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Mentors foster a new generation of farmers

Wed, 26 Sep 2012 09:06:15 CDT
By: Laura Kennedy

Mentors foster a new generation of farmers Through the years, American farms have grown a variety of crops, from corn to soybeans to cotton and more. Perhaps the most important crop of all was a new generation of farmers. Careers in agriculture have been traditionally passed down from parent to child. But that's falling by the wayside, as more young people opt to leave the farm, choosing other careers. As WGLT's Laura Kennedy reports in part three of the GLT News Series Farming: A Growing Concern, farmer mentorships may fill the gap.

   
Hear Terra Brockman reveal one of the big hurdles facing beginner farmers.

   
See photos from part three of the series.
See and hear other parts of the series.

On a sunny Saturday morning at the Bloomington Farmers' Market, Annie Metzger of Samara Farm near Shelbyville is busy helping a customer who is interested in some freshly harvested fennel. Annie's husband, Zack Metzger stands by and watches her close the sale.

"We dont think all about money in farming, but sometimes we should. You need to make sure you're making money and that you're covering all your expenses or else you're not going to be in it very long."

It's an important lesson in farm finance, which Zack Metzger hopes will make Samara Farm successful. It was just a handful of years ago that the Metzgers weren't even farming at all. A high school physics teacher working in the Chicago area, Zack Metzger couldn't resist the lure of the land. He says the desire to farm just snuck up on him and he was eager to be a part of a new local food economy. Colleen Callahan, Illinois State Director for Rural Development at the USDA, says the growing local food movement is an accessible way to get into farming.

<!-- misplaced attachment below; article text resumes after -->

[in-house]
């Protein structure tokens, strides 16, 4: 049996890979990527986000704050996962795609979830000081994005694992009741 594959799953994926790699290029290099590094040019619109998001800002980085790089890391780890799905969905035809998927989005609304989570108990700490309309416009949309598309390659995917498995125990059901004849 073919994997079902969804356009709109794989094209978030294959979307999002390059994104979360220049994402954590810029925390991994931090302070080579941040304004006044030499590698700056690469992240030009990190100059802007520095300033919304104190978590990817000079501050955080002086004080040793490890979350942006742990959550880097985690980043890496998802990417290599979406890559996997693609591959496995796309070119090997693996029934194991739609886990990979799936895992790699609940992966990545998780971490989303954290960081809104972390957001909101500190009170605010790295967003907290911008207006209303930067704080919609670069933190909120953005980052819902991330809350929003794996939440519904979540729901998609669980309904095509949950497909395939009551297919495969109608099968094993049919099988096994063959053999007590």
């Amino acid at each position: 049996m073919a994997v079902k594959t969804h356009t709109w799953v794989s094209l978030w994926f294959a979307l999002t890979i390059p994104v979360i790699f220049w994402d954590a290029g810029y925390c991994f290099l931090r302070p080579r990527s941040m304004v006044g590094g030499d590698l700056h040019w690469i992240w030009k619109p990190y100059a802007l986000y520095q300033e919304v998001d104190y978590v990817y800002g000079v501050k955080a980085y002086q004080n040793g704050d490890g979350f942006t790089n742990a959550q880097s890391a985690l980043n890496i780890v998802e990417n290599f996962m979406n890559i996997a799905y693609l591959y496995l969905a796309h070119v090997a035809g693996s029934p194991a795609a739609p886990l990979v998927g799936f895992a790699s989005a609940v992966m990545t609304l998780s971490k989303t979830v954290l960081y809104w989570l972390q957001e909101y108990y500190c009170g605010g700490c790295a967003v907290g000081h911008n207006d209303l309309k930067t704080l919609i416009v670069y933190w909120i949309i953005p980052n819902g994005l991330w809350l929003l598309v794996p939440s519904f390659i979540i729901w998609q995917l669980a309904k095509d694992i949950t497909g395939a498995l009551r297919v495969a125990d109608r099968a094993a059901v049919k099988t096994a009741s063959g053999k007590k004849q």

"I do view the local food initiative as an opportunity to invite the next generation back to the farm."

'Back' to the farm, because for many years, young people have been leaving the traditional family farm. Terra Brockman says that's creating a gap. She's the executive director of the agricultural educational non-profit The Land Connection.

"About a generation or two ago, people who grew up on farms started to become doctors and lawyers and accountants and now we're reaching where those elderly farmers are dying and there is no one in the family to take over the family farm."

Brockman says that's where Central Illinois Farm Beginnings comes in. A program under The Land Connection, it was originally devised by the Land Stewardship program in Minnesota to help people of all ages and all walks of life learn entrepreneurial farming. Designed specifically to teach small scale farming, Farm Beginnings provides workshops and mentorships for budding farmers. Kathleen Merrigan, Deputy Secretary of the USDA, says farmer mentorships are a growing trend in agriculture and a good way to foster the next generation of farmers. She says it's uniquely hands on, though students learn that there's more to farming than just getting their hands in the soil.

"It also means that you have business plans, and accounting skills. You know it takes a lot of business savvy skills to survive and be success in this global economy."